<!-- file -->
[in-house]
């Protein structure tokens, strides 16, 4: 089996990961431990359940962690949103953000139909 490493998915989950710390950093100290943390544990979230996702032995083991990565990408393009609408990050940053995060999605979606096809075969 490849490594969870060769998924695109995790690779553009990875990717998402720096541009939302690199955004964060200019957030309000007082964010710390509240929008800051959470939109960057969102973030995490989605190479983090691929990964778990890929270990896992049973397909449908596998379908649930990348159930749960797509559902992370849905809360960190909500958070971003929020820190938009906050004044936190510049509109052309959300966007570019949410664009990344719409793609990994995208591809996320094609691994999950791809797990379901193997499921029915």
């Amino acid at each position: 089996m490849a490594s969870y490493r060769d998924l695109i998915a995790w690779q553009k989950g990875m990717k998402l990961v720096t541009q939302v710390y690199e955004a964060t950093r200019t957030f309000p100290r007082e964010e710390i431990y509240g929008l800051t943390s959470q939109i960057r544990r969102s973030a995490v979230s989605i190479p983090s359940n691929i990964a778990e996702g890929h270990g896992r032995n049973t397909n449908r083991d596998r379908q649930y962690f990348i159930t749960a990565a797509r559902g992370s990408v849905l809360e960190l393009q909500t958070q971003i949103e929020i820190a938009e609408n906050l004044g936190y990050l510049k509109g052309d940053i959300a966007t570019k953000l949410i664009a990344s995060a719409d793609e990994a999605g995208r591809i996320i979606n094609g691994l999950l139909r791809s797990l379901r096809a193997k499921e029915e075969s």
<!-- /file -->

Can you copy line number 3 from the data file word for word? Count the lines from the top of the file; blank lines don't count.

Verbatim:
């Amino acid at each position: 089996m490849a490594s969870y490493r060769d998924l695109i998915a995790w690779q553009k989950g990875m990717k998402l990961v720096t541009q939302v710390y690199e955004a964060t950093r200019t957030f309000p100290r007082e964010e710390i431990y509240g929008l800051t943390s959470q939109i960057r544990r969102s973030a995490v979230s989605i190479p983090s359940n691929i990964a778990e996702g890929h270990g896992r032995n049973t397909n449908r083991d596998r379908q649930y962690f990348i159930t749960a990565a797509r559902g992370s990408v849905l809360e960190l393009q909500t958070q971003i949103e929020i820190a938009e609408n906050l004044g936190y990050l510049k509109g052309d940053i959300a966007t570019k953000l949410i664009a990344s995060a719409d793609e990994a999605g995208r591809i996320i979606n094609g691994l999950l139909r791809s797990l379901r096809a193997k499921e029915e075969s």